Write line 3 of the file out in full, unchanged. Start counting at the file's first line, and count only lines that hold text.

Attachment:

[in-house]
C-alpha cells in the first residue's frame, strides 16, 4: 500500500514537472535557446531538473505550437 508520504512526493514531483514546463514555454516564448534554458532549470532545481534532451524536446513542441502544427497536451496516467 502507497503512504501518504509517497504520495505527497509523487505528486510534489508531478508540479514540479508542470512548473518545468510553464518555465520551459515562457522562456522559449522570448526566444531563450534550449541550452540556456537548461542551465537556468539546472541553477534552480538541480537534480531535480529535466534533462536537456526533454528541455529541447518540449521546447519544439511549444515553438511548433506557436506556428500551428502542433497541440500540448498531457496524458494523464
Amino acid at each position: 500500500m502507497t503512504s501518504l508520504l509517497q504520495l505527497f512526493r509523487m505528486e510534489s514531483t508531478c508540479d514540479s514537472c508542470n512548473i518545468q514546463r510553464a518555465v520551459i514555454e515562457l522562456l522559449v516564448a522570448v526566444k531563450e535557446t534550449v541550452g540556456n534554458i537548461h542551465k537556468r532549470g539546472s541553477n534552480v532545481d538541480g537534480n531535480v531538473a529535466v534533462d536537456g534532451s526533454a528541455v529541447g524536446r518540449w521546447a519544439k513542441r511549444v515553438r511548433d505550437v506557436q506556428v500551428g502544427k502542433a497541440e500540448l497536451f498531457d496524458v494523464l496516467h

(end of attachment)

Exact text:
Amino acid at each position: 500500500m502507497t503512504s501518504l508520504l509517497q504520495l505527497f512526493r509523487m505528486e510534489s514531483t508531478c508540479d514540479s514537472c508542470n512548473i518545468q514546463r510553464a518555465v520551459i514555454e515562457l522562456l522559449v516564448a522570448v526566444k531563450e535557446t534550449v541550452g540556456n534554458i537548461h542551465k537556468r532549470g539546472s541553477n534552480v532545481d538541480g537534480n531535480v531538473a529535466v534533462d536537456g534532451s526533454a528541455v529541447g524536446r518540449w521546447a519544439k513542441r511549444v515553438r511548433d505550437v506557436q506556428v500551428g502544427k502542433a497541440e500540448l497536451f498531457d496524458v494523464l496516467h